• an active commitment to continuing professional development
  • to be able to analyse personal and professional development with reference to experiential and developmental activities
  • a breadth of professional knowledge and understanding of the wider professional context

For certification, the criteria are similar:

  • the ability to evaluate personal and service performance
  • to show how your personal, technical and professional skills have developed through training and development activities
  • an appreciation of the role and contribution of libraries and information services in the wider community

Michael then gave advice to those wanting to pursue a CILIP qualification: keep everything! Using a diary, a blog, or whatever suits you, try to keep a record of your evidence to support the criteria. He also advised completing a skills audit.

It was an interesting session, as I didn’t know what chartership involved, and the other options for library assistants who maybe don’t want to go down the Library School route.

After the session, Emma Sullivan emailed round information about how Staff Development supports staff wishing to gain certification, chartership or fellowship from CILIP. Staff can apply to get funding for their submission fee, though not membership fees. They can also provide your training record which lists the courses you have attended, and the Staff Library has copies of ‘Building Your Portfolio’ by Margaret Watson, a book recommended by Michael during the questions and answers time.

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Cilip have released an interesting supplement about ‘education options and enhancing your career prospects’, read it here:

http://edition.pagesuite-professional.co.uk/Launch.aspx?referral=other&refresh=4Bb1W08y0gP6&PBID=00a0566c-0019-4409-9c6c-50fc8c928a1e&skip=

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I’ve recently been receiving many emails and tweets calling for proposals for the New Professionals Conference 2010 to be held in July at the University of Sheffield;  organised by the CILIP Career Development Group, it is aimed at people who are relatively new to the profession.  The conference acts as a forum for discussion and debate on current issues from the perspective of a new professional, this year the theme of dicussion is “Proving Your Worth in Challenging Times”.   Ned Potter offers quite a nice introduction to the conference in his blog post about submitting proposals for the 2010 conference.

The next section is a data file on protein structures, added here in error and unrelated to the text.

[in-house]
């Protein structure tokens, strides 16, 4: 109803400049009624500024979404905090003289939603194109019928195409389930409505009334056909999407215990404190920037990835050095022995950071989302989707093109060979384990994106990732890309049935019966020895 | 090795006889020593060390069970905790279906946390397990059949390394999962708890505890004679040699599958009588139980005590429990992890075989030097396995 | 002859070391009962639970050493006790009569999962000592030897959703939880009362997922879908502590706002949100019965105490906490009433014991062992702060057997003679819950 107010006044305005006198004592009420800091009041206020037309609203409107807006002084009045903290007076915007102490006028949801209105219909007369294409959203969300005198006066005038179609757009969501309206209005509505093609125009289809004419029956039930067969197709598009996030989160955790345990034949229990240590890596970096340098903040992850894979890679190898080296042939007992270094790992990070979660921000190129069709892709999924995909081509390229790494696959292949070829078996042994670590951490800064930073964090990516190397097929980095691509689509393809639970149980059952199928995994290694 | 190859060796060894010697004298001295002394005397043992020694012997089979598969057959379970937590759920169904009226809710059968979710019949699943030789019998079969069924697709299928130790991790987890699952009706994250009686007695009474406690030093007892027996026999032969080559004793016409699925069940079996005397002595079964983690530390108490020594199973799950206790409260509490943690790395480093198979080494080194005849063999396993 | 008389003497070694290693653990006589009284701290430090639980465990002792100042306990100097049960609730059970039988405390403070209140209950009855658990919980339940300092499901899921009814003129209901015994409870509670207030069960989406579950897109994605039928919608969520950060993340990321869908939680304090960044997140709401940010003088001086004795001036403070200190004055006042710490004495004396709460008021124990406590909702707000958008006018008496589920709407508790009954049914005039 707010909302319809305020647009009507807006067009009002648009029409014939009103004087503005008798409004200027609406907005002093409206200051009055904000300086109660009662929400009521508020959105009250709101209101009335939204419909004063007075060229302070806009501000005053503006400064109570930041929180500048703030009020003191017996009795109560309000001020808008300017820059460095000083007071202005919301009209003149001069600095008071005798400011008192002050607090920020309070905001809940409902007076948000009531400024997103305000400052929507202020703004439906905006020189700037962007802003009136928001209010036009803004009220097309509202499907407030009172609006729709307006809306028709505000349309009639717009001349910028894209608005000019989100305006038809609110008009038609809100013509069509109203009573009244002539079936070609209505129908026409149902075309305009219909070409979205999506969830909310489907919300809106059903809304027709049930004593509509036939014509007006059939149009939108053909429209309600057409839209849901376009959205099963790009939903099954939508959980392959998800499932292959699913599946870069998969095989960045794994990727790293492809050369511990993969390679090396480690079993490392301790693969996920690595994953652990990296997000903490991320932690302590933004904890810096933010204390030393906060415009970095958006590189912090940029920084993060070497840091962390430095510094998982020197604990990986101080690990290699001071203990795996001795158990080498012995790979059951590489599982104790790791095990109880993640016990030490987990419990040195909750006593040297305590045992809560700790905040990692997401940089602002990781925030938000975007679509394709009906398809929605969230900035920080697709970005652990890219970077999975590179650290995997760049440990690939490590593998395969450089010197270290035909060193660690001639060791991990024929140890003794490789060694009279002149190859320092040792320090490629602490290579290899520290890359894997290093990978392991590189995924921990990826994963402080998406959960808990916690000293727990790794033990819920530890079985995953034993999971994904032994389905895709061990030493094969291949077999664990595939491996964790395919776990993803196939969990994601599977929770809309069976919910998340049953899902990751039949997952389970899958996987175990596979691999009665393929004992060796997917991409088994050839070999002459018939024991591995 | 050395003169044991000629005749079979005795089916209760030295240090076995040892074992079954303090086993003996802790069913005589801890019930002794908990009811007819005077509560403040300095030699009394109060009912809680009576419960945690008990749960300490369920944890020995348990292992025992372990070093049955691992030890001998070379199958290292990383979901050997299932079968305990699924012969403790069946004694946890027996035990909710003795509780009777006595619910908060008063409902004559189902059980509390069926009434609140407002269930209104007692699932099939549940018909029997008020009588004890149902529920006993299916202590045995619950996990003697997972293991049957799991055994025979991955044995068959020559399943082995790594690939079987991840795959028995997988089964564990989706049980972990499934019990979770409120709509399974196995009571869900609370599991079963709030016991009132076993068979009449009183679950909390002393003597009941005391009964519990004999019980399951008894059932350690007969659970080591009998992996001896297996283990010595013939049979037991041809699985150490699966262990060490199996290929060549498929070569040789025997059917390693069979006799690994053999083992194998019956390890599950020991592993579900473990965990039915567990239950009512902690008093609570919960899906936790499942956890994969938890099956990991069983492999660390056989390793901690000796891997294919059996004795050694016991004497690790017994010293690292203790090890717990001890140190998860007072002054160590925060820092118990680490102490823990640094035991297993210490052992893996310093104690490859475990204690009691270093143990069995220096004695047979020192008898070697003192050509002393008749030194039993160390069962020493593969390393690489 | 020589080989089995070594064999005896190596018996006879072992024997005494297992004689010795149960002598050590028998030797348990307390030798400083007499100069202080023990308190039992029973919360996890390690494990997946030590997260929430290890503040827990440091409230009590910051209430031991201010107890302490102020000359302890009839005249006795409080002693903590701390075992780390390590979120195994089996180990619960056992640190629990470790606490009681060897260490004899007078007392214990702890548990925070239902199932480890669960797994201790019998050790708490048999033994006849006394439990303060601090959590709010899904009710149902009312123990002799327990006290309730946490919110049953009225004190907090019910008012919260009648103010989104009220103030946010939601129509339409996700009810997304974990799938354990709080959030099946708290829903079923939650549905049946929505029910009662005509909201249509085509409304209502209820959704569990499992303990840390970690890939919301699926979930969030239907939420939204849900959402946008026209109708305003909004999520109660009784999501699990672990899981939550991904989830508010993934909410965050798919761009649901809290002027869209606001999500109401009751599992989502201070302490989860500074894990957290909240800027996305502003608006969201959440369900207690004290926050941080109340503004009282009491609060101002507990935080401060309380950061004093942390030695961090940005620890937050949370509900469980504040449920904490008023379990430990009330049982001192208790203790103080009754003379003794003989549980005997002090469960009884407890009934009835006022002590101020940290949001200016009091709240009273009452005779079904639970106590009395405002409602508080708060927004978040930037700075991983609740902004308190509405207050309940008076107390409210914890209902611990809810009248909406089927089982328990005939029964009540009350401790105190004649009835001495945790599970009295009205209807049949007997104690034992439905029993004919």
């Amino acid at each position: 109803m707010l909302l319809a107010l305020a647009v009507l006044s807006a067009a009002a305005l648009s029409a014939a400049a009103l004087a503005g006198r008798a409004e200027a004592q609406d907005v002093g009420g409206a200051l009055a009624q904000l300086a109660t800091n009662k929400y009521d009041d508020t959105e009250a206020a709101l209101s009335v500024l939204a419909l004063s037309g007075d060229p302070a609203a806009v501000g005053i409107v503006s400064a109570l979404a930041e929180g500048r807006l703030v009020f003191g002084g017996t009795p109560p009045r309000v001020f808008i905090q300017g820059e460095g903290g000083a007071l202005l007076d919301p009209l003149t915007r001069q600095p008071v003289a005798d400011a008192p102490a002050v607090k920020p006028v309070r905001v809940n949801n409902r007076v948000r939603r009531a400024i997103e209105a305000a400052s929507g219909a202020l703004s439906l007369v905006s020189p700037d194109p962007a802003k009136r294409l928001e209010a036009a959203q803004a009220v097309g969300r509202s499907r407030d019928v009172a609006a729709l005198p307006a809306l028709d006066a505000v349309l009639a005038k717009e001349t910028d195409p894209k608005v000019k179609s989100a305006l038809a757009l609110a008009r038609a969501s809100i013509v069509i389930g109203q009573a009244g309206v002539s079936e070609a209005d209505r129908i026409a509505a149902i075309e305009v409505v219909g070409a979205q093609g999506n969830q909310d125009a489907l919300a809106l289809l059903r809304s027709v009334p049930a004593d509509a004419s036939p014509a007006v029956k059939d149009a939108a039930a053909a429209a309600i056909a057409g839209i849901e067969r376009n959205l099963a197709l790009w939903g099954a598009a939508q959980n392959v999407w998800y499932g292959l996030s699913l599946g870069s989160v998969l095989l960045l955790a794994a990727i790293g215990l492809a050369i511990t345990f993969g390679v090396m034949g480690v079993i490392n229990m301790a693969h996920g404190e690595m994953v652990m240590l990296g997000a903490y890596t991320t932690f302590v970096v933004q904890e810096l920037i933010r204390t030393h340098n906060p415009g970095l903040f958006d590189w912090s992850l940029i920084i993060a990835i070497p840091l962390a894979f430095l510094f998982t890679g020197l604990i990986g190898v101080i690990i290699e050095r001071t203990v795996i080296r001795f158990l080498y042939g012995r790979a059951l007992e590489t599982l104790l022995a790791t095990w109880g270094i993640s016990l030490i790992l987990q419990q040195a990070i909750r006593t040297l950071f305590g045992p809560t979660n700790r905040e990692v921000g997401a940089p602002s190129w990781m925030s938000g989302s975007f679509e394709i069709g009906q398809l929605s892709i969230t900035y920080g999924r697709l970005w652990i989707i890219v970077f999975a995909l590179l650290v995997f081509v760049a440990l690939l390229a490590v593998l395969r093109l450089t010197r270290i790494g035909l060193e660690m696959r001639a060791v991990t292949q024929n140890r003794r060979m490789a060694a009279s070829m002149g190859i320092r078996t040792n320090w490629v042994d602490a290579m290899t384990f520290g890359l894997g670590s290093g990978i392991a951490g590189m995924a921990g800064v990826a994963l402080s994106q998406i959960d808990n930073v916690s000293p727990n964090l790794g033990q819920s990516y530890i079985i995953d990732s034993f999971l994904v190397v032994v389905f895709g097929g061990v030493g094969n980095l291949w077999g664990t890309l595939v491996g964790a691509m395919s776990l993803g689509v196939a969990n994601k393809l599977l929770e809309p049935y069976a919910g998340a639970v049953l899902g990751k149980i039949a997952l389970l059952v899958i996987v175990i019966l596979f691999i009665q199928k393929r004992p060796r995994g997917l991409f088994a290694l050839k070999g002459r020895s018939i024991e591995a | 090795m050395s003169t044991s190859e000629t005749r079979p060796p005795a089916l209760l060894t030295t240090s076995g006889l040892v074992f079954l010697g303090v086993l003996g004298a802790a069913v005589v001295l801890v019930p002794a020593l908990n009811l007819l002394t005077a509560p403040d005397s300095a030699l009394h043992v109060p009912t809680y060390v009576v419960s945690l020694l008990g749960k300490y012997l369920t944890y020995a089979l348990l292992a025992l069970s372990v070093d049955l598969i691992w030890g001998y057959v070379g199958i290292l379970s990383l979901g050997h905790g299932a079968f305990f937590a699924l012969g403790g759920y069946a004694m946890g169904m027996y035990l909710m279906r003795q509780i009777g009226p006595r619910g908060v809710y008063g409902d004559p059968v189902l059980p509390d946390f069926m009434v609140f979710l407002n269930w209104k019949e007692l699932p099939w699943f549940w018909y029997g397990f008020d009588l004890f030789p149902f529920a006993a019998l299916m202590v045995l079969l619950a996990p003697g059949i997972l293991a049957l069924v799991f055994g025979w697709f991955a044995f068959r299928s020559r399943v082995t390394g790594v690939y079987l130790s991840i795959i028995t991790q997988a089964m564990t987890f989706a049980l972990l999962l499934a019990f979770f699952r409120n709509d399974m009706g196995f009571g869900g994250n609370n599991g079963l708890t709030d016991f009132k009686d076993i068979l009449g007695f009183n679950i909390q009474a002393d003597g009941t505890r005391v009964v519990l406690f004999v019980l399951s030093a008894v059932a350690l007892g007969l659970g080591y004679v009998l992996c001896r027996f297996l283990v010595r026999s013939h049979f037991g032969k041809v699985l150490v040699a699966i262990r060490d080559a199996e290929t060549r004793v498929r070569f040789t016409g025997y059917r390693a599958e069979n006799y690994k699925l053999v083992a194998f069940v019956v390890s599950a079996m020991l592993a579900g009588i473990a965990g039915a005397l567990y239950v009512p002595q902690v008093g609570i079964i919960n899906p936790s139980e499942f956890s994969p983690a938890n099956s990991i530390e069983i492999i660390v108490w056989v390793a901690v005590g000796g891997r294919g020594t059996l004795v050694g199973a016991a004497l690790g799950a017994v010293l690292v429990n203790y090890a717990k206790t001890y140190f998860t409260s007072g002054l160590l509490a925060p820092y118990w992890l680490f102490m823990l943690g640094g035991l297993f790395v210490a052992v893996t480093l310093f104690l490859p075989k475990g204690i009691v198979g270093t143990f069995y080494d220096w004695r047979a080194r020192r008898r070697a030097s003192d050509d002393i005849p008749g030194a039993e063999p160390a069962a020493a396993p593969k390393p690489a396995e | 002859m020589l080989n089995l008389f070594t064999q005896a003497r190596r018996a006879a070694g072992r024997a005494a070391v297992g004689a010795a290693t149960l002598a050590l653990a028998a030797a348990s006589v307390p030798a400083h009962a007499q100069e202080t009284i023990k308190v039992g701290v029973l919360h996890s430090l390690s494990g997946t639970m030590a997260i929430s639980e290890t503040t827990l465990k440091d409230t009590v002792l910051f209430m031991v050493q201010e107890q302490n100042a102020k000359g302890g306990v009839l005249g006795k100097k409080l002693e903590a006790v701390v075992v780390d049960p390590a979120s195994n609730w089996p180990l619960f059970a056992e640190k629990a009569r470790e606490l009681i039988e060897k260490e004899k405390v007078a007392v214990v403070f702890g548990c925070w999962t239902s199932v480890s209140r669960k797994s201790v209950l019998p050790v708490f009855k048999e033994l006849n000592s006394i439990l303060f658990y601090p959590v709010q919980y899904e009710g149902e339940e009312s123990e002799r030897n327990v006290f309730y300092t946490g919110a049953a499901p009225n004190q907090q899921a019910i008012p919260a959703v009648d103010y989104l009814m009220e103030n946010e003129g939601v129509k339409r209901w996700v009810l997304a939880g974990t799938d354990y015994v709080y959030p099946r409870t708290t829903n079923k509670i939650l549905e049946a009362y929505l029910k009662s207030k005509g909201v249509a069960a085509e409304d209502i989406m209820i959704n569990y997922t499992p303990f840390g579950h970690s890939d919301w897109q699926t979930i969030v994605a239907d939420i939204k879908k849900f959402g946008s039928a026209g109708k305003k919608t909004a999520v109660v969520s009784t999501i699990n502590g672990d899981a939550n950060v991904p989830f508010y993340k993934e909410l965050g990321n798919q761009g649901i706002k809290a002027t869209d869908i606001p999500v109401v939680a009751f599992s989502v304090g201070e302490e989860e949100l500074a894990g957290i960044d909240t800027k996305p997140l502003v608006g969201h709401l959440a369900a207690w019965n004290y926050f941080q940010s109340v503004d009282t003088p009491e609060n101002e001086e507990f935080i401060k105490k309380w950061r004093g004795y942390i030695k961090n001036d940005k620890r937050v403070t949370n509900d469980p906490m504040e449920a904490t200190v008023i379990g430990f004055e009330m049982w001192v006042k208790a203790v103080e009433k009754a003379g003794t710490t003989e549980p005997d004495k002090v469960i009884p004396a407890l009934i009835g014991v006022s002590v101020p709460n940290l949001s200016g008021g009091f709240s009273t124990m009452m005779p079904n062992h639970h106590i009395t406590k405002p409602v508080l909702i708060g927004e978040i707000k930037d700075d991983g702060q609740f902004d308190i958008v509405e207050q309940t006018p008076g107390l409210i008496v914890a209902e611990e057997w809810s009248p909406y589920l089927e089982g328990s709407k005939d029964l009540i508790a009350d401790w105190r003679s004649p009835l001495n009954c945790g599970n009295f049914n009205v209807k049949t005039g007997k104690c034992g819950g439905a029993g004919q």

All this talk about the 2010 conference got me thinking about the 2009 event, so I did a little online digging and found a section about it on the Career Development Group webpages, most interesting is the New Professionals Conference Papers page.  Here you will find the pdf and powerpoint versions of the papers presented at the 2009 conference, although unfortunately a couple of the  pdf files do not work.

The theme for discussion in 2009 was “What is it like to be a Library & Information Professional in the 21st Century?”, something that is probably at the forefront of our minds as trainees, especially for those of us who have decided to go on to study librarianship/information management in the future.   I throughly recommend reading the papers avaliable online, they throw up some interesting ideas on a range of issues relating to being an information professional today.

I found Ned Potters “Why Are We Still Defined by Our Building?” particulary relveant and engaging; he discusses the changing role of the information professional and the struggles of the profession to negotiate the stereotypes.   Another  paper I found very interesting is “New Technologies, New Professionals” by Nicholas Robinson-Garcia, which explores the expansion of web 2.0 technologies in the library sector and the changes it has brought to the profession.  He asks what role new professionals can play in this rapidly changing environment.   On the topic of professional development Jo Alcock presented a paper entitled, “How to network and market yourself using online tools”; here she discussed the importance of networking at the begining of a career for new professionals.   The paper offers an introduction to the various methods avaliable for professional newtorking, covering both the virtual and physical possibilities.